Everything I do in clinic involves understanding the physiology and function of meridians (or vessels).
In traditional Chinese Medicine, there are twelve primary meridians (jingmai) that transverse the body. They correspond with the internal organs and functions. They flow from the chest to the hands, the hands to the face, the face to the feet and the feet back to the chest. Each channel has points along its pathway that have different functions. There are over 400 points on the body.
The meridians can be stimulated with acupuncture (needles), pressure and massage. And they can impact both the physiological function, as well as the corresponding emotion, relating to an organ. For example, the lung helps with inhalation and exhalation in the body. The emotion associated with the lung is sadness. Treating the meridian can help improve breathing and can also be used to treat depression.
In my practice, I need to know how one physiologically or psychologically disturbed meridian and organ impacts the other. For example, in the joint work I do called, “Radical Immersion Therapy,” a psychologist and I see patients simultaneously. We sit on one couch and the patient sits on the other. The patient begins by explaining what is going on and why he or she wants to see us. I evaluate what the patient says by the meridians involved and make a diagnosis based on the meridians and their emotional component, which better helps the psychologist to steer the conversation.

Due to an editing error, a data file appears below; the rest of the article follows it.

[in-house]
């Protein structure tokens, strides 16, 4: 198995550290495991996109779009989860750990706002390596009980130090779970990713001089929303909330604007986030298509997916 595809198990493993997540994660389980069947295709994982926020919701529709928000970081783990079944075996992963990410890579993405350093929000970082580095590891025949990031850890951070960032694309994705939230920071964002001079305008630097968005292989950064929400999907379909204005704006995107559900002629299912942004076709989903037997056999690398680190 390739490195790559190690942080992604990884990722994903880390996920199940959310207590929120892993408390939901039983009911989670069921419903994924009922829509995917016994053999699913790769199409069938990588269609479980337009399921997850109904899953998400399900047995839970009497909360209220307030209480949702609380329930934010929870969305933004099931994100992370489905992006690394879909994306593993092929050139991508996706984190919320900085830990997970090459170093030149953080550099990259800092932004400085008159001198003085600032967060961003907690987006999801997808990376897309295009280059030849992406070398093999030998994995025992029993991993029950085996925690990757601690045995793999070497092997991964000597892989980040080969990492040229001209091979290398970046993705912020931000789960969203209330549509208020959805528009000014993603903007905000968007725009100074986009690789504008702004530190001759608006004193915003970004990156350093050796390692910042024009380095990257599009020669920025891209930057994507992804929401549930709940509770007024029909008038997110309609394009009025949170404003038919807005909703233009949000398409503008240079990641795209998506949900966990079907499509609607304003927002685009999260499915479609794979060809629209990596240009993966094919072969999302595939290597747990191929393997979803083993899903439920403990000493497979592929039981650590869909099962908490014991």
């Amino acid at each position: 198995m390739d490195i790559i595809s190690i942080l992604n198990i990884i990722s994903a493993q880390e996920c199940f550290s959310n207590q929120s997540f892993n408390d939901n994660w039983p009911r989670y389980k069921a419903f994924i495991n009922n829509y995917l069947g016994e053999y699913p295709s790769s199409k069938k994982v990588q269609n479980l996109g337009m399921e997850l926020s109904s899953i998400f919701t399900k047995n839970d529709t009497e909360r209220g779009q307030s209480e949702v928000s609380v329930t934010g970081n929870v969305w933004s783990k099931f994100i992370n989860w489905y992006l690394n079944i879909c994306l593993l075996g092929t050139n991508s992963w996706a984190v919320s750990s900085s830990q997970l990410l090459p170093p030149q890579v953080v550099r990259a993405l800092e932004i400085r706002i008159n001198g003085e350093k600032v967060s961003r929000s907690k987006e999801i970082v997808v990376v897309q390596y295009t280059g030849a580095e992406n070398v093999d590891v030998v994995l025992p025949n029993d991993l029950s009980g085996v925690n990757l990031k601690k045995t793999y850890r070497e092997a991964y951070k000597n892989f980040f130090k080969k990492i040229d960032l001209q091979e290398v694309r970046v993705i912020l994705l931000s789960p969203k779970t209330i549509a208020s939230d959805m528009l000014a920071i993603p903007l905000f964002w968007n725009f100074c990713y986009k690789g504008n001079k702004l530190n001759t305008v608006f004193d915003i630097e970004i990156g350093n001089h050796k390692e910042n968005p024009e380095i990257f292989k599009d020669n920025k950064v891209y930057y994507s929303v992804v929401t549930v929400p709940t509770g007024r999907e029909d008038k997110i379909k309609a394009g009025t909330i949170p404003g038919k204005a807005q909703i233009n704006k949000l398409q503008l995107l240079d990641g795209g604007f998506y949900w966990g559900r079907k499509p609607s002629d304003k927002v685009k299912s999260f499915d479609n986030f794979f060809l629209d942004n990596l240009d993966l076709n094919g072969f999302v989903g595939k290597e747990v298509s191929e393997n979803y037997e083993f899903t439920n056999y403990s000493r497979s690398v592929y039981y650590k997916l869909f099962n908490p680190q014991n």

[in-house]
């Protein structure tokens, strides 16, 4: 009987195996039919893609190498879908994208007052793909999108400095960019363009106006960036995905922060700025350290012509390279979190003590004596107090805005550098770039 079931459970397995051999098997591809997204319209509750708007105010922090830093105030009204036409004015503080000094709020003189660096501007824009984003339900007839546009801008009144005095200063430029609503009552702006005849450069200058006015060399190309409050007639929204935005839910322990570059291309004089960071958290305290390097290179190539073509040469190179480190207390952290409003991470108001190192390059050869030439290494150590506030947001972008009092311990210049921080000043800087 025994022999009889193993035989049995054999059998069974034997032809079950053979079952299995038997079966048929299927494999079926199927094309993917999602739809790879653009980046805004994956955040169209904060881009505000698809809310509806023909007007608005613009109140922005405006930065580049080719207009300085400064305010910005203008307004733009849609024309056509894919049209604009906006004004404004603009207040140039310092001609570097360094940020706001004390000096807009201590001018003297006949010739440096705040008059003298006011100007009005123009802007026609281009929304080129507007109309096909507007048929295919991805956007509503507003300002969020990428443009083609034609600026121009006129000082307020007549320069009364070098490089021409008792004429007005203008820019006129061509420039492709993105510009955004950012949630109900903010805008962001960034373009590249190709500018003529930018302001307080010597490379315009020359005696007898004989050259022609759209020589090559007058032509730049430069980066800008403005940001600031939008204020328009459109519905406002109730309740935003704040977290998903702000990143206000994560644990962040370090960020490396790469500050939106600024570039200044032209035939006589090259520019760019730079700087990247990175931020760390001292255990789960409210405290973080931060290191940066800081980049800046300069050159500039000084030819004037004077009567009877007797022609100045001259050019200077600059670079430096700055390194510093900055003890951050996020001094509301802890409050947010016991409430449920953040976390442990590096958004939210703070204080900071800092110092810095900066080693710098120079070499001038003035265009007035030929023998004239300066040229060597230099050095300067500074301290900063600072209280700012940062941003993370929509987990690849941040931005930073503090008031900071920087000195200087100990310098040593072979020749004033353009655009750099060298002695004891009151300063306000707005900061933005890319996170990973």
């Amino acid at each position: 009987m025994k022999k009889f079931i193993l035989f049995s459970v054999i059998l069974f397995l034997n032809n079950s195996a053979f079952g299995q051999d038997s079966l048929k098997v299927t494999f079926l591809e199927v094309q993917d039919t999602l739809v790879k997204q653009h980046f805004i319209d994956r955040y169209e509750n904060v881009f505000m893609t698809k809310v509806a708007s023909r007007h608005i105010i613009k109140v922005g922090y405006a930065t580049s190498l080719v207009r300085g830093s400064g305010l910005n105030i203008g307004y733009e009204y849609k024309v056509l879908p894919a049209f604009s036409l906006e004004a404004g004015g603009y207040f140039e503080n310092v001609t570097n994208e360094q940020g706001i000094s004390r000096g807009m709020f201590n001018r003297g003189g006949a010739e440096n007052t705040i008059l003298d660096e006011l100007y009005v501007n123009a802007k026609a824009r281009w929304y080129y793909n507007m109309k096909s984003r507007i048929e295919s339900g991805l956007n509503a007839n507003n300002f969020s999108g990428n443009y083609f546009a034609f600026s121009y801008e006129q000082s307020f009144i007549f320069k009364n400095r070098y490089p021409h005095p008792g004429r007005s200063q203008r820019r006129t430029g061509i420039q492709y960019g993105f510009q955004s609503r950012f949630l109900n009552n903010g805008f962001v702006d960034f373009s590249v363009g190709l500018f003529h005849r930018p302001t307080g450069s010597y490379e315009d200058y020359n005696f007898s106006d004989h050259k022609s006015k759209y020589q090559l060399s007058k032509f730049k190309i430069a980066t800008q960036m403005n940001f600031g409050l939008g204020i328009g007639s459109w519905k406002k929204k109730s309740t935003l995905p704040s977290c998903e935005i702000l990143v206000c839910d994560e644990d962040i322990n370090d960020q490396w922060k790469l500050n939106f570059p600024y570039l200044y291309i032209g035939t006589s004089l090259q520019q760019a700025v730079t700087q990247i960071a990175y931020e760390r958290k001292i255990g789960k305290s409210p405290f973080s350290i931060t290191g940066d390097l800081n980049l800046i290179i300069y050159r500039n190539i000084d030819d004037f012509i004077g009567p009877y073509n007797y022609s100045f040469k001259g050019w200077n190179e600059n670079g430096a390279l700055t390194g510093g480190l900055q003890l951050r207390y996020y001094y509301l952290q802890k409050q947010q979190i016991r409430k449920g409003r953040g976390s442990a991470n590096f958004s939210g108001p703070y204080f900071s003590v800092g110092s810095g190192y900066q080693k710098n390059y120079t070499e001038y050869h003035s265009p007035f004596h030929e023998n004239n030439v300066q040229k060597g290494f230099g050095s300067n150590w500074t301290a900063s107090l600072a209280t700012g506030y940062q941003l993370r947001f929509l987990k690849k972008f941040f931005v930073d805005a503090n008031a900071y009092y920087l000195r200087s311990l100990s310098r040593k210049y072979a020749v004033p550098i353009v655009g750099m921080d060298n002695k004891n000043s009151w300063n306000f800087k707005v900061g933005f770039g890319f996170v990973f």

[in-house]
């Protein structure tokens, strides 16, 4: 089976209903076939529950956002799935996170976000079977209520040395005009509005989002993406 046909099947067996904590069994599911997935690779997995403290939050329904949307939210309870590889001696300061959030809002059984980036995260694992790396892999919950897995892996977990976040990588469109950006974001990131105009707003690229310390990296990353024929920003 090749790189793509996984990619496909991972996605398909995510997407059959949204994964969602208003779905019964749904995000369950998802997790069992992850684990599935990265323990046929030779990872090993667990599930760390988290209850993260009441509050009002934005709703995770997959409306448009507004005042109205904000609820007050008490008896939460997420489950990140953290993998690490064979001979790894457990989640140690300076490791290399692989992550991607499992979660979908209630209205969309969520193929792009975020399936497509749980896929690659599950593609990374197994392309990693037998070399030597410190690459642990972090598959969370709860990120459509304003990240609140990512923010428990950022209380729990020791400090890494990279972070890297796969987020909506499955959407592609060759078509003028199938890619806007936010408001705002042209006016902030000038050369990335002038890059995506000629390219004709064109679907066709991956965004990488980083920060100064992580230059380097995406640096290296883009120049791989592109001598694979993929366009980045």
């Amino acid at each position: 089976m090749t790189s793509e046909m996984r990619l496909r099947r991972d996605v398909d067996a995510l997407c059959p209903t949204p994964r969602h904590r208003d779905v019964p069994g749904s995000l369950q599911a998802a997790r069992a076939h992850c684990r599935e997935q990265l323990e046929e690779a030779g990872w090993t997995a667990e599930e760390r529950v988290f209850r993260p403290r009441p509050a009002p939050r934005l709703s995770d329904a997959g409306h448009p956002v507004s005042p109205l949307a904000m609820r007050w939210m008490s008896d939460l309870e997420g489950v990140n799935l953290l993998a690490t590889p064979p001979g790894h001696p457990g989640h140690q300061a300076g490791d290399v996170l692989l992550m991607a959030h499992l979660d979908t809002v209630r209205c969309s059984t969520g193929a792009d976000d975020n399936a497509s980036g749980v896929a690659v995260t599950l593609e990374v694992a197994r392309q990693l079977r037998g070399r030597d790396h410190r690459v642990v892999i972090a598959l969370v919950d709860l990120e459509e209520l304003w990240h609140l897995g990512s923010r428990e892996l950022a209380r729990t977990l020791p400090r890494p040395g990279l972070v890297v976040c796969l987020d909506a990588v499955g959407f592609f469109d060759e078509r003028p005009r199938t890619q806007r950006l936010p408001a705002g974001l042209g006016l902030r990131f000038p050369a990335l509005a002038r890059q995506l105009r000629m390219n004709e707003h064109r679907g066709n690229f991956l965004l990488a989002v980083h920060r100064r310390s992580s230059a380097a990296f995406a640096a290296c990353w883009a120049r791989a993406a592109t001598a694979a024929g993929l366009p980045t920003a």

In one instance, we had a 60-year-old female patient come into clinic, who reported 30 years of depression with little to no help from pharmaceutical drugs and therapy. By knowing the meridians involved, I was able to recognize the pattern wasn't depression (liver and/or lung), but actually a disturbance with the spleen/pancreas. One pattern is a depression of the free-flowing of the energy; the other is a difficulty embodying and anchoring or rooting in life.
The therapist then directs treatment: In this case, he asked: Is there any trauma around death? Yes. There was an impactful death in the family at an early age. Is there an issue around instability or anchoring in a location? Yes, they had moved many times and she couldn't maintain friends or connections. Once we know the pattern, we can add needles to support the stressed or strained meridians and help provide the information for the body and mind to digest the experiences. We are able to jointly do in one session what we would alone be hard-pressed to do in ten.
Supporting the meridians is essential to well-being. Stress to the meridians leads to miscommunication and affects function of the organs in Chinese Medicine. This, in turn, leads to disease. To understand this, we can think of stress in its mechanical definition: A stress fracture occurs when we have exceeded the limit of the bone. A diseased meridian occurs when the limit of the meridian has been exceeded. Supporting and strengthening the meridian is essential for well-being and vitality.